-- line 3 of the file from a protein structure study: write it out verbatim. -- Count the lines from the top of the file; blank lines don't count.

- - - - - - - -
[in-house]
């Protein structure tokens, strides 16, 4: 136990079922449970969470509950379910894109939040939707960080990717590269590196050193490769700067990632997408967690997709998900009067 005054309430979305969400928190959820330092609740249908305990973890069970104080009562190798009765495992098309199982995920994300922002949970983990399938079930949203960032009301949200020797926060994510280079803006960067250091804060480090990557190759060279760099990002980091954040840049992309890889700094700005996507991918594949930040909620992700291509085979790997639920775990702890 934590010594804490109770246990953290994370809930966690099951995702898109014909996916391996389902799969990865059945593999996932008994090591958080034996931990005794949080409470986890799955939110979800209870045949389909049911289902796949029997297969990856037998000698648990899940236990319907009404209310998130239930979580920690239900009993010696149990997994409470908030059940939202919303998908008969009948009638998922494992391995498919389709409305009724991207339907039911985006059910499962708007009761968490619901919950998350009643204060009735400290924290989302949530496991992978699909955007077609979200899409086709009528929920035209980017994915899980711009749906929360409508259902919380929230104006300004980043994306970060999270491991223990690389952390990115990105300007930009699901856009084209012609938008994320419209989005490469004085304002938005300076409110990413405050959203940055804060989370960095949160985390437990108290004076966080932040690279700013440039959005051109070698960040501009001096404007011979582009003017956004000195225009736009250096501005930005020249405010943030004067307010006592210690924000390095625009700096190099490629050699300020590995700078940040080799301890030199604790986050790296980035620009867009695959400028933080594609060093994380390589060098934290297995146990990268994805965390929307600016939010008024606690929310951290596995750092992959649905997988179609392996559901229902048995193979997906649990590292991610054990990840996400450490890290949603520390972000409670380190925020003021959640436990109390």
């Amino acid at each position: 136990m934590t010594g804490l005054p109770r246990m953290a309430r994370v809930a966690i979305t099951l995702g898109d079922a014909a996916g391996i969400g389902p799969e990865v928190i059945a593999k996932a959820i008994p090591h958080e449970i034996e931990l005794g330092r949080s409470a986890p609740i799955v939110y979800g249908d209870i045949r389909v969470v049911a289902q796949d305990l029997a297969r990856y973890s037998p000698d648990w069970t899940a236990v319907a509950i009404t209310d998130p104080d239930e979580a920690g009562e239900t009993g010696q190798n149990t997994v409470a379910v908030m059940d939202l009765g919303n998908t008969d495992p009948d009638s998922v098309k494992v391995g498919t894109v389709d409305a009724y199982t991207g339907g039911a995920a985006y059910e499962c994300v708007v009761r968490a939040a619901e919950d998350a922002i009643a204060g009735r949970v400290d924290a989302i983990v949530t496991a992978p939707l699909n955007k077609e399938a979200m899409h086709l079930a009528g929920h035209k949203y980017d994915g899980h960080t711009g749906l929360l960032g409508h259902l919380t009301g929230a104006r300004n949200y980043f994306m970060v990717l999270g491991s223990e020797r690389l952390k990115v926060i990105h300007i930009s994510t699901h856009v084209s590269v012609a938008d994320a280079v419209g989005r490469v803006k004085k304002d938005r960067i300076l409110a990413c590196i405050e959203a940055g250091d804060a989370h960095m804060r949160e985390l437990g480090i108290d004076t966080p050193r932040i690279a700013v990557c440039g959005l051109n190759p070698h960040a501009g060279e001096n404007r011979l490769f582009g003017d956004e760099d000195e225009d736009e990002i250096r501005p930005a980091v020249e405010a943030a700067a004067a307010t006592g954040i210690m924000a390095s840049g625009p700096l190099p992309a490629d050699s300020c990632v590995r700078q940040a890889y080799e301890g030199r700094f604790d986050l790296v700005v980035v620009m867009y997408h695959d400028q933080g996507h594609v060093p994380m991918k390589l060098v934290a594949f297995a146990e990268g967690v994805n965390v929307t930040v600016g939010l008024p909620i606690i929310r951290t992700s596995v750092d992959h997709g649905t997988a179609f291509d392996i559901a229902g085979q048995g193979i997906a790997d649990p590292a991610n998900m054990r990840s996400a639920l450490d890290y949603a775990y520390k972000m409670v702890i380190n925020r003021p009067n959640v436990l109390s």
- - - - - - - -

């Amino acid at each position: 136990m934590t010594g804490l005054p109770r246990m953290a309430r994370v809930a966690i979305t099951l995702g898109d079922a014909a996916g391996i969400g389902p799969e990865v928190i059945a593999k996932a959820i008994p090591h958080e449970i034996e931990l005794g330092r949080s409470a986890p609740i799955v939110y979800g249908d209870i045949r389909v969470v049911a289902q796949d305990l029997a297969r990856y973890s037998p000698d648990w069970t899940a236990v319907a509950i009404t209310d998130p104080d239930e979580a920690g009562e239900t009993g010696q190798n149990t997994v409470a379910v908030m059940d939202l009765g919303n998908t008969d495992p009948d009638s998922v098309k494992v391995g498919t894109v389709d409305a009724y199982t991207g339907g039911a995920a985006y059910e499962c994300v708007v009761r968490a939040a619901e919950d998350a922002i009643a204060g009735r949970v400290d924290a989302i983990v949530t496991a992978p939707l699909n955007k077609e399938a979200m899409h086709l079930a009528g929920h035209k949203y980017d994915g899980h960080t711009g749906l929360l960032g409508h259902l919380t009301g929230a104006r300004n949200y980043f994306m970060v990717l999270g491991s223990e020797r690389l952390k990115v926060i990105h300007i930009s994510t699901h856009v084209s590269v012609a938008d994320a280079v419209g989005r490469v803006k004085k304002d938005r960067i300076l409110a990413c590196i405050e959203a940055g250091d804060a989370h960095m804060r949160e985390l437990g480090i108290d004076t966080p050193r932040i690279a700013v990557c440039g959005l051109n190759p070698h960040a501009g060279e001096n404007r011979l490769f582009g003017d956004e760099d000195e225009d736009e990002i250096r501005p930005a980091v020249e405010a943030a700067a004067a307010t006592g954040i210690m924000a390095s840049g625009p700096l190099p992309a490629d050699s300020c990632v590995r700078q940040a890889y080799e301890g030199r700094f604790d986050l790296v700005v980035v620009m867009y997408h695959d400028q933080g996507h594609v060093p994380m991918k390589l060098v934290a594949f297995a146990e990268g967690v994805n965390v929307t930040v600016g939010l008024p909620i606690i929310r951290t992700s596995v750092d992959h997709g649905t997988a179609f291509d392996i559901a229902g085979q048995g193979i997906a790997d649990p590292a991610n998900m054990r990840s996400a639920l450490d890290y949603a775990y520390k972000m409670v702890i380190n925020r003021p009067n959640v436990l109390s």